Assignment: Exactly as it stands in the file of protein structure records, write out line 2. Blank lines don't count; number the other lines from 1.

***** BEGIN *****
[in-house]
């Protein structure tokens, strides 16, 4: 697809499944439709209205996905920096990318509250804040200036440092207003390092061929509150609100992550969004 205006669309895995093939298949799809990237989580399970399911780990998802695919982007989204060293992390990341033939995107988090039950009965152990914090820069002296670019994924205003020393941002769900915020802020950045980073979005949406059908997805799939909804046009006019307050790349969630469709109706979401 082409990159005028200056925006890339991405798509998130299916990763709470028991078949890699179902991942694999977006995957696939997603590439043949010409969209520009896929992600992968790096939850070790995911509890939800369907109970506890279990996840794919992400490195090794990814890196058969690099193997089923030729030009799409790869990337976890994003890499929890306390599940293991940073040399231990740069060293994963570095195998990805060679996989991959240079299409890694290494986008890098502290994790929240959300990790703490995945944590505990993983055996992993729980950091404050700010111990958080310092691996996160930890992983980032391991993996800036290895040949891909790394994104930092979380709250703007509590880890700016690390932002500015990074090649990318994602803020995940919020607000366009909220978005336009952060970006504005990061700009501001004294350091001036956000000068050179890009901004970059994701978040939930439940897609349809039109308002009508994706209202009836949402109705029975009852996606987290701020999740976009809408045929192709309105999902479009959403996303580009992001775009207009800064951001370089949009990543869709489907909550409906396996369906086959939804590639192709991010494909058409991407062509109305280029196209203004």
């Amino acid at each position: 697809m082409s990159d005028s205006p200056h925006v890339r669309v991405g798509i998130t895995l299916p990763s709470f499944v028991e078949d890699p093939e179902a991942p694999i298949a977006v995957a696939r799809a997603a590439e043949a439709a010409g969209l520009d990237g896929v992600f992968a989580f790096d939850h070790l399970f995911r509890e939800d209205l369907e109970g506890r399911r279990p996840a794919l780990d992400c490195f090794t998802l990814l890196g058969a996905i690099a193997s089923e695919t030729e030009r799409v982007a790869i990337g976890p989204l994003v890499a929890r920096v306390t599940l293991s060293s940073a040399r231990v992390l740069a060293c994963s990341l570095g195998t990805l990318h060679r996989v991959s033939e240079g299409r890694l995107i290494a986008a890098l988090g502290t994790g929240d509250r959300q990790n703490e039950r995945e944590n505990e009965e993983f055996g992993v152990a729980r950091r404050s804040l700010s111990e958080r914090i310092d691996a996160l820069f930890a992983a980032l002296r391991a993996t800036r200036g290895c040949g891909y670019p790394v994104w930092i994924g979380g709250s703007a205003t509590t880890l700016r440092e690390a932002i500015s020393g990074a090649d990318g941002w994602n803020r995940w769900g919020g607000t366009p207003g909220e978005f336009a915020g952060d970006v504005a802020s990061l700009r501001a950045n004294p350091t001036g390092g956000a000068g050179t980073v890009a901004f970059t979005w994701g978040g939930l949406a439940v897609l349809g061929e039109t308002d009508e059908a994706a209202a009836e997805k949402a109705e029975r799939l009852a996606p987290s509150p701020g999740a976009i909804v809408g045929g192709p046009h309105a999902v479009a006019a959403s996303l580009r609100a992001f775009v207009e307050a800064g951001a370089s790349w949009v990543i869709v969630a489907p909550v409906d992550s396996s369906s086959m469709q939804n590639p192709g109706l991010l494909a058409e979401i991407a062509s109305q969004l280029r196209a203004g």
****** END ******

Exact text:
């Protein structure tokens, strides 16, 4: 697809499944439709209205996905920096990318509250804040200036440092207003390092061929509150609100992550969004 205006669309895995093939298949799809990237989580399970399911780990998802695919982007989204060293992390990341033939995107988090039950009965152990914090820069002296670019994924205003020393941002769900915020802020950045980073979005949406059908997805799939909804046009006019307050790349969630469709109706979401 082409990159005028200056925006890339991405798509998130299916990763709470028991078949890699179902991942694999977006995957696939997603590439043949010409969209520009896929992600992968790096939850070790995911509890939800369907109970506890279990996840794919992400490195090794990814890196058969690099193997089923030729030009799409790869990337976890994003890499929890306390599940293991940073040399231990740069060293994963570095195998990805060679996989991959240079299409890694290494986008890098502290994790929240959300990790703490995945944590505990993983055996992993729980950091404050700010111990958080310092691996996160930890992983980032391991993996800036290895040949891909790394994104930092979380709250703007509590880890700016690390932002500015990074090649990318994602803020995940919020607000366009909220978005336009952060970006504005990061700009501001004294350091001036956000000068050179890009901004970059994701978040939930439940897609349809039109308002009508994706209202009836949402109705029975009852996606987290701020999740976009809408045929192709309105999902479009959403996303580009992001775009207009800064951001370089949009990543869709489907909550409906396996369906086959939804590639192709991010494909058409991407062509109305280029196209203004």